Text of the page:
Sweet Bell Peppers

Yum Yum Gold Pepper

Yum Yum Gold Pepper


55 days. There couldn't be a more appropriate name for these remarkable little sweet peppers. The baby elongated bells are superb for salads, hors d'oeuvres, and shish kebabs. A minimal seed cluster makes them an unbeatable, straight-off-the-plant, snacking pepper. Stout plants are very productive, packing on lots of green, 1 inch wide by 2 1/2 inch long fruits that ripen to a sunny gold.
Also available as a plant.

   Hybrid Variety
  • PP675/S
  • 10 seeds
  • $4.65

  • PP675/P
  • 50 seeds
  • $19.80

  • PP675/B
  • 150 seeds
  • $53.95
  • More Information
  • Customer Reviews (3)
Seed DepthSeed SpacingSoil Temp for Germ.Days to Germ.Thin Plants To Approximately 35 seeds per 1/4 gram.
1/4″See Below70-90°F8-2512-18″

Capsicum annuum: Our wide array of fabulous peppers, both sweet and hot, offers one of the richest sources of nutrients in the plant kingdom. Hot peppers contain capsaicin, which revs up your metabolism and reduces general inflammation in the body.

CULTURE: Using a sterile seedling mix, sow seeds 8-10 weeks before your last frost. Germination rates may be erratic if soil is allowed to dry out. Once the seedlings have 2 sets of true leaves, they can be up-potted to a 3-inch pot and grown at 70°F during the day and 60°F during the night. Make sure the seedlings have plenty of light, and give them a liquid fertilizer solution, such as Earth Juice Grow. Remember, strong transplants perform best and will give the highest yields. Peppers grow very slowly, or not at all, in cold soils, so resist the temptation to plant outside too early. The timing for transplanting is perfect when the plants are just starting to become root bound and the garden soil has warmed to at least 65°F. Transplant peppers outside 2-3 weeks after tomatoes in rows 24-30 inches apart. The bed should be rich and well-supplied with nitrogen. Adding fertilizers such as blood meal, fish bone meal, or composted chicken manure will help the plants make vigorous, vegetative growth for their first 6 weeks in the garden. At planting time, use about 1/2 cup of a high-nitrogen fertilizer side dressed below and around each plant; and a 1/2 cup of complete fertilizer when they begin to flower. As an option, consider using Black or Green Mulch in the pepper bed. Also covering the plant with Reemay or Gro-Therm can be especially helpful in early plantings. Be mindful of high daytime temperatures as the season progresses, as even heat loving vegetables such as peppers can get too hot. Remember to keep peppers uniformly moist throughout the growing season and you'll be enjoying the explosion of color, flavor, and heat that peppers offer.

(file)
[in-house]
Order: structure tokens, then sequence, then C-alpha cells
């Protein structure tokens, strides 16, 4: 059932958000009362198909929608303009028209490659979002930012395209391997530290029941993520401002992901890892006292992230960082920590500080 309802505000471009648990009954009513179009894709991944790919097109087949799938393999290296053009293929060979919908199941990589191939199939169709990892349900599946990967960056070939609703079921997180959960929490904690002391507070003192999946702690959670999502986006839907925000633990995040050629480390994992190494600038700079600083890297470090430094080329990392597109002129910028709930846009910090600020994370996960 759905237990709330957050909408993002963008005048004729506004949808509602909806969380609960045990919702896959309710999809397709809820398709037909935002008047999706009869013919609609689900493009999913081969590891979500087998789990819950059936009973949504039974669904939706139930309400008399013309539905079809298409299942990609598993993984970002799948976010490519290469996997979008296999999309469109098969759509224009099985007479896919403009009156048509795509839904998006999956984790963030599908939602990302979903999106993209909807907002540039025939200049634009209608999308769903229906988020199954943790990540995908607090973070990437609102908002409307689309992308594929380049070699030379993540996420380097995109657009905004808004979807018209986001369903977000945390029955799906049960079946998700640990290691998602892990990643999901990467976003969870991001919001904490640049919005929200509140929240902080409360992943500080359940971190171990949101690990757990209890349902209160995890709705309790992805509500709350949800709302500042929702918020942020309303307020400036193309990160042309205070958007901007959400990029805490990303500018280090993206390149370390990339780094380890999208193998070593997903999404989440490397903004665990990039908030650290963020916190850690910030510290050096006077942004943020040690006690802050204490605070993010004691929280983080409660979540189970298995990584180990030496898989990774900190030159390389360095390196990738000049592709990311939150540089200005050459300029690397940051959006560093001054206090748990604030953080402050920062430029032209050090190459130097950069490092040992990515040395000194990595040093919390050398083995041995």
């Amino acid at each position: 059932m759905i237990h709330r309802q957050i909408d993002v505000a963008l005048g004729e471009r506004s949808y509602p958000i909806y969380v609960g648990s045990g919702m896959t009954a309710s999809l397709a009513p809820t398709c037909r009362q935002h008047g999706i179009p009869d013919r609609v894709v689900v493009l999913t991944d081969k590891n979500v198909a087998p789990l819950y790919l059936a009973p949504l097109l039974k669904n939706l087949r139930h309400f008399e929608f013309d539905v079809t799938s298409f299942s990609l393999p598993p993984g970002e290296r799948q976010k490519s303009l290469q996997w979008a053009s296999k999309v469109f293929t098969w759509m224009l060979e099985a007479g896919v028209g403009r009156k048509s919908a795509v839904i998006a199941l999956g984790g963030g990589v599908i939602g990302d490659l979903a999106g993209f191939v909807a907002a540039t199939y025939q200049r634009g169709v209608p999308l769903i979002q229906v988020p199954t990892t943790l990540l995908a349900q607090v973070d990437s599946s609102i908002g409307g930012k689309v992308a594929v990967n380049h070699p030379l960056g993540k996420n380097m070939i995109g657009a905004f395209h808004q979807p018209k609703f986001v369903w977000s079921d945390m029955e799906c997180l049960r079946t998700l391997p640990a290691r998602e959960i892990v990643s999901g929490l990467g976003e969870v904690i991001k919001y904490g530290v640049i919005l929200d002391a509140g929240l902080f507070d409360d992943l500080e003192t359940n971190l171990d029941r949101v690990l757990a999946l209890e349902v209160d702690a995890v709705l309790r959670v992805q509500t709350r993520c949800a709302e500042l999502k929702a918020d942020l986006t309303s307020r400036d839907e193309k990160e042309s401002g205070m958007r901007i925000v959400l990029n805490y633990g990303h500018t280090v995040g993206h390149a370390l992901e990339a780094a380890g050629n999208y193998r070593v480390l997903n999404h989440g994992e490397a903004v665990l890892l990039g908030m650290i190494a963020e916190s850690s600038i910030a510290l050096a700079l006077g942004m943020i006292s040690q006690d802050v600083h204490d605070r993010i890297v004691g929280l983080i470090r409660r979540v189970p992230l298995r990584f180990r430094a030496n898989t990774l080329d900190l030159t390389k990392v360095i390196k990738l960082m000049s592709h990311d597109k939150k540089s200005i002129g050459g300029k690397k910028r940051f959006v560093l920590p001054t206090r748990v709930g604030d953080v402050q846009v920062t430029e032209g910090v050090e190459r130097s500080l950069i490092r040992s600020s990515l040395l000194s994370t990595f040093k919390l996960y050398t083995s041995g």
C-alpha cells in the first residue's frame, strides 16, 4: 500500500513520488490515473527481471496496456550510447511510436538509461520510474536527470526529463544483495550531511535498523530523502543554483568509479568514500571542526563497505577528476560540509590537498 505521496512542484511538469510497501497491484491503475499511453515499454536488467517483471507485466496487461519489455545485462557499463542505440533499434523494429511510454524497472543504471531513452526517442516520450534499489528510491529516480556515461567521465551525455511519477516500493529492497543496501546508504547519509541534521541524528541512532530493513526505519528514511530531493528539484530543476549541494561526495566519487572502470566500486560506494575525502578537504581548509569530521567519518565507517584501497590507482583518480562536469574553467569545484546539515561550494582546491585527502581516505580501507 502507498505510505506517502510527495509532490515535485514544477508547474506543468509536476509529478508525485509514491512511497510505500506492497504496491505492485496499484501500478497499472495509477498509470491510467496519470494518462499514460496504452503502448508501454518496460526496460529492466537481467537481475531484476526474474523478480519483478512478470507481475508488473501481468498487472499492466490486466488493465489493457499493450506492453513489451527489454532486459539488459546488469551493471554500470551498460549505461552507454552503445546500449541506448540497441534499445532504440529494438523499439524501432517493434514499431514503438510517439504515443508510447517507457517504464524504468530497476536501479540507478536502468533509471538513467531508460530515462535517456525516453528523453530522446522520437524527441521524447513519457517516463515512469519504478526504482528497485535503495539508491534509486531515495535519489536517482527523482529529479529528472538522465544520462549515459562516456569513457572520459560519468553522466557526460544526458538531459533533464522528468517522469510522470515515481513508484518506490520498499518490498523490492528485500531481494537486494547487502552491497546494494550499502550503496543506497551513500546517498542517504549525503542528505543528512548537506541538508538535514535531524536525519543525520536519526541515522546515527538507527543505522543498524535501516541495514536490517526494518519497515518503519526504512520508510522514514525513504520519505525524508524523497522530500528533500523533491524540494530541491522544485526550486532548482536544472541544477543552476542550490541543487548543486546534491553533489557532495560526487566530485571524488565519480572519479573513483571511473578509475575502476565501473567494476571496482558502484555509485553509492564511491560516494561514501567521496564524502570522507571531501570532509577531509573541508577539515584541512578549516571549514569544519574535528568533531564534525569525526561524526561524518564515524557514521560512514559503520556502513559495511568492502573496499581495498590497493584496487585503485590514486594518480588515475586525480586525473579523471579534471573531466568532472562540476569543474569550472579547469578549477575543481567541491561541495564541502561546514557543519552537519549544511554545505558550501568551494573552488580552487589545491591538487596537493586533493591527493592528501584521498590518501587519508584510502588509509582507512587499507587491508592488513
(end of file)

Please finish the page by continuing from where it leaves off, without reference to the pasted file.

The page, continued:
INSECTS/DISEASES: Most insects and diseases that attack tomatoes will also affect peppers. Pyrethrin or a floating row cover will effectively eliminate insect pests if used early in the season. Whenever possible use disease-resistant varieties and proper sanitation in the garden. If you have experienced disease problems with either tomatoes or peppers, don't plant in the same spot for 3 seasons and rotate with a green manure crop.
HARVEST: Fruit set after late August usually will not fully develop or ripen. Peppers are generally fully ripe and have the most flavor and vitamins when they turn red, yellow, purple, or orange. They can be kept in good condition for at least 40 days at 32°F and 95% relative humidity.
SEED SPECS: Minimum germination standard: 70%. Usual seed life: 2 years. Days to maturity are calculated from date of transplanting and reflect edible green fruit.

HR indicates high resistance.
IR indicates intermediate resistance.
PeMV | Pepper Mottle Virus
PVY* | Potato Y potyvirus
TEV | Tobacco Etch Virus
TMV | Tobacco Mosaic Virus
ToMV | Tomato Mosaic Virus
TSWV* | Tomato Spotted Wilt Virus
* Numbers indicate specific disease race.
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I'm in love
Jun 17, 2016  |  By Dan McKay
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Pacific Northwest zone 7. Sweetest pepper I've ever grown by a wide margin. Dozens of peppers per plant starting in August. Can't put enough emphasis on how great these are. Never had trouble before keeping myself from just eating peppers as I harvest, but these were on the level of sweetness in a good cherry tomato. Not an obsessional pepper grower, but done a good few varieties. To be honest, more hot than sweet. To be fair, never grown the Jimmy Nardellos where I hear do much on the sweetness, but compared to a normal bell, these are candy.
Very sweet
Jan 5, 2013  |  By John
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I grew these last year for the first time. These might be the sweetest peppers I have ever tasted. Colors ranged from yellow to orange to red. Yum yum.
A Disappointment
Nov 28, 2012  |  By Maria
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I'm not sure what happened, but instead of little gold-colored peppers, the plants all yielded little bright red peppers that didn't have much flavor. Territorial Seed was quick to issue a full refund when I brought it to their attention. I will stick with heirloom pepper varieties from now on.